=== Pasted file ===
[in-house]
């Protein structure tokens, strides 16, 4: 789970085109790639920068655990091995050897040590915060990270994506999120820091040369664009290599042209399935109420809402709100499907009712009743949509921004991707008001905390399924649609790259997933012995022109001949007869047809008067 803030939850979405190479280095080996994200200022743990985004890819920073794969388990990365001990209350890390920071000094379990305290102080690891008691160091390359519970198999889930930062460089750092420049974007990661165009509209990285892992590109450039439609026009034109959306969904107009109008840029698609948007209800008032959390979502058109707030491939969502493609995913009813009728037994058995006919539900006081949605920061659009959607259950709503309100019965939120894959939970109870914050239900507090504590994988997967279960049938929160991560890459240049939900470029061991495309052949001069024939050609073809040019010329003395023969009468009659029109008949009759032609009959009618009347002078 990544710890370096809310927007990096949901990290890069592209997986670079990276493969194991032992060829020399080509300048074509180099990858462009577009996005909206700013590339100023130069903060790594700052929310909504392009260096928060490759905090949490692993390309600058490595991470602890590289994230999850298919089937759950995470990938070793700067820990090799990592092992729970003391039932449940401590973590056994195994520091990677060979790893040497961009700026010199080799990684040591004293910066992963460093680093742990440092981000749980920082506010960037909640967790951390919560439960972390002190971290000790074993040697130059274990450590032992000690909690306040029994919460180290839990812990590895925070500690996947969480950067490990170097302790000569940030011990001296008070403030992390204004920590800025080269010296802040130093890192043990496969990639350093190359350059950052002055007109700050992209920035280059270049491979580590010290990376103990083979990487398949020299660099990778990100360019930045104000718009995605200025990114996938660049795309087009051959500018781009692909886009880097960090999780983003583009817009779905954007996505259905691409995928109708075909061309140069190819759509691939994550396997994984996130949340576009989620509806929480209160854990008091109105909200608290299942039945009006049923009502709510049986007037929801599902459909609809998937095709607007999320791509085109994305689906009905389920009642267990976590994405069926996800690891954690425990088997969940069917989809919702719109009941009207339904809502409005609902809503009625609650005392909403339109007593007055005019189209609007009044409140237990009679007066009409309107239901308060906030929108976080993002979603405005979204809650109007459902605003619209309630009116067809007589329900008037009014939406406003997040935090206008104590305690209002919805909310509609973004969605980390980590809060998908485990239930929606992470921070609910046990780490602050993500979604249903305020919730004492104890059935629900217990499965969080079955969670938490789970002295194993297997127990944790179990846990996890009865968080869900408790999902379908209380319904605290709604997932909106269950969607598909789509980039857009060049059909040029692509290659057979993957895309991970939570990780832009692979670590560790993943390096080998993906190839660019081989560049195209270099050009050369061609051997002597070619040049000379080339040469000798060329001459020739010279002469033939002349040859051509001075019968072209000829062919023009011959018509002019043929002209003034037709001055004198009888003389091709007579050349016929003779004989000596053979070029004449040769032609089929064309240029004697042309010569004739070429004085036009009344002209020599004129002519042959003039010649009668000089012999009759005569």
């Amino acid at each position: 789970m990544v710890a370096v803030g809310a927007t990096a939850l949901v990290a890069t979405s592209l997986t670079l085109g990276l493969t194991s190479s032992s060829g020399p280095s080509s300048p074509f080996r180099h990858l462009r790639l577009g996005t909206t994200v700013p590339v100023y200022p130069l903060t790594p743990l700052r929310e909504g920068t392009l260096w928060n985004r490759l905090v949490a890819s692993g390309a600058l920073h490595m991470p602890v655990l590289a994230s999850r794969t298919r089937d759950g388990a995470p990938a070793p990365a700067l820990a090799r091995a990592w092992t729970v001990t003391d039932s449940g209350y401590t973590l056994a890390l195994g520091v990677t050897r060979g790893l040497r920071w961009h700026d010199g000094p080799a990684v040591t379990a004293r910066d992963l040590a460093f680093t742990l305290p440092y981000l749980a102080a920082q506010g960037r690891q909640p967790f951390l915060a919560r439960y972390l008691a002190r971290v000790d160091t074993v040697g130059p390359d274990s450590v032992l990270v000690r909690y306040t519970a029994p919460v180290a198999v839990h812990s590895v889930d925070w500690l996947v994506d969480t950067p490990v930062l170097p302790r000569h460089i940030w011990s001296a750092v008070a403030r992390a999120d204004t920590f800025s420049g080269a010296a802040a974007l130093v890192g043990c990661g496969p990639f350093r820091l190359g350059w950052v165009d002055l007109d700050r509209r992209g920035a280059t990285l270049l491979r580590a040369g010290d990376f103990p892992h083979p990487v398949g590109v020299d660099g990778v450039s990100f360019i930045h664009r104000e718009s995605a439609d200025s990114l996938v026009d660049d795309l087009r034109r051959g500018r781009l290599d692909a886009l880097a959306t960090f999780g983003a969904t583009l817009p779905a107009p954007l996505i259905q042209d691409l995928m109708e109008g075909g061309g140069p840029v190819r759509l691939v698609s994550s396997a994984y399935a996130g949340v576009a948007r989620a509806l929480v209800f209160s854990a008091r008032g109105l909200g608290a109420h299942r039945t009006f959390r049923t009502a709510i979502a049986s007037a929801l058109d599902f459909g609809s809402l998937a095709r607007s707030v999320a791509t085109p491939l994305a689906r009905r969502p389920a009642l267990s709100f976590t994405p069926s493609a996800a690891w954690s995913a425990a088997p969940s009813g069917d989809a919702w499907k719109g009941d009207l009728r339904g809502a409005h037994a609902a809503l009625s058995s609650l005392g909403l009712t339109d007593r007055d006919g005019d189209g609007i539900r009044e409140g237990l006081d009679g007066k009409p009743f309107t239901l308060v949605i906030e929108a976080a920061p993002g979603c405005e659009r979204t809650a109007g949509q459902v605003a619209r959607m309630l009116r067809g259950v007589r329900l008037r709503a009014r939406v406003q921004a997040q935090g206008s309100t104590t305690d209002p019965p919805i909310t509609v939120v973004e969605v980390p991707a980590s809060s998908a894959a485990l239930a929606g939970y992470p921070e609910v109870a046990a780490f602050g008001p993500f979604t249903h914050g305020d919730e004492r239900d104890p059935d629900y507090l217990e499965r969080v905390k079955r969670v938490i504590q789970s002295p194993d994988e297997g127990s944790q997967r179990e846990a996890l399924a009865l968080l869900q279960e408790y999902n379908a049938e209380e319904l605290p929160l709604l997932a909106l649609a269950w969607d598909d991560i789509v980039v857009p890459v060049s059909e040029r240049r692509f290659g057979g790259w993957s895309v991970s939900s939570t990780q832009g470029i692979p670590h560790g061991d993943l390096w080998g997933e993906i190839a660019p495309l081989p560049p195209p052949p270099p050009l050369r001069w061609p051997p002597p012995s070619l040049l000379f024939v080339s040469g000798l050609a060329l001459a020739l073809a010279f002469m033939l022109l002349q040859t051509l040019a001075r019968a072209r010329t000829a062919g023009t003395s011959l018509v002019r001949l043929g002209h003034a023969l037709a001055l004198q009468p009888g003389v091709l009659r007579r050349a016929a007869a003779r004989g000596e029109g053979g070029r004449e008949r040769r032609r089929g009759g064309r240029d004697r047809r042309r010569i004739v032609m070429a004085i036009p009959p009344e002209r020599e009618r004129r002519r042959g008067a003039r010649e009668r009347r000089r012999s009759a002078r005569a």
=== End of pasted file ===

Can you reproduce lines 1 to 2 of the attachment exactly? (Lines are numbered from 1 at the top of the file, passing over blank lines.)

[in-house]
């Protein structure tokens, strides 16, 4: 789970085109790639920068655990091995050897040590915060990270994506999120820091040369664009290599042209399935109420809402709100499907009712009743949509921004991707008001905390399924649609790259997933012995022109001949007869047809008067 803030939850979405190479280095080996994200200022743990985004890819920073794969388990990365001990209350890390920071000094379990305290102080690891008691160091390359519970198999889930930062460089750092420049974007990661165009509209990285892992590109450039439609026009034109959306969904107009109008840029698609948007209800008032959390979502058109707030491939969502493609995913009813009728037994058995006919539900006081949605920061659009959607259950709503309100019965939120894959939970109870914050239900507090504590994988997967279960049938929160991560890459240049939900470029061991495309052949001069024939050609073809040019010329003395023969009468009659029109008949009759032609009959009618009347002078 990544710890370096809310927007990096949901990290890069592209997986670079990276493969194991032992060829020399080509300048074509180099990858462009577009996005909206700013590339100023130069903060790594700052929310909504392009260096928060490759905090949490692993390309600058490595991470602890590289994230999850298919089937759950995470990938070793700067820990090799990592092992729970003391039932449940401590973590056994195994520091990677060979790893040497961009700026010199080799990684040591004293910066992963460093680093742990440092981000749980920082506010960037909640967790951390919560439960972390002190971290000790074993040697130059274990450590032992000690909690306040029994919460180290839990812990590895925070500690996947969480950067490990170097302790000569940030011990001296008070403030992390204004920590800025080269010296802040130093890192043990496969990639350093190359350059950052002055007109700050992209920035280059270049491979580590010290990376103990083979990487398949020299660099990778990100360019930045104000718009995605200025990114996938660049795309087009051959500018781009692909886009880097960090999780983003583009817009779905954007996505259905691409995928109708075909061309140069190819759509691939994550396997994984996130949340576009989620509806929480209160854990008091109105909200608290299942039945009006049923009502709510049986007037929801599902459909609809998937095709607007999320791509085109994305689906009905389920009642267990976590994405069926996800690891954690425990088997969940069917989809919702719109009941009207339904809502409005609902809503009625609650005392909403339109007593007055005019189209609007009044409140237990009679007066009409309107239901308060906030929108976080993002979603405005979204809650109007459902605003619209309630009116067809007589329900008037009014939406406003997040935090206008104590305690209002919805909310509609973004969605980390980590809060998908485990239930929606992470921070609910046990780490602050993500979604249903305020919730004492104890059935629900217990499965969080079955969670938490789970002295194993297997127990944790179990846990996890009865968080869900408790999902379908209380319904605290709604997932909106269950969607598909789509980039857009060049059909040029692509290659057979993957895309991970939570990780832009692979670590560790993943390096080998993906190839660019081989560049195209270099050009050369061609051997002597070619040049000379080339040469000798060329001459020739010279002469033939002349040859051509001075019968072209000829062919023009011959018509002019043929002209003034037709001055004198009888003389091709007579050349016929003779004989000596053979070029004449040769032609089929064309240029004697042309010569004739070429004085036009009344002209020599004129002519042959003039010649009668000089012999009759005569």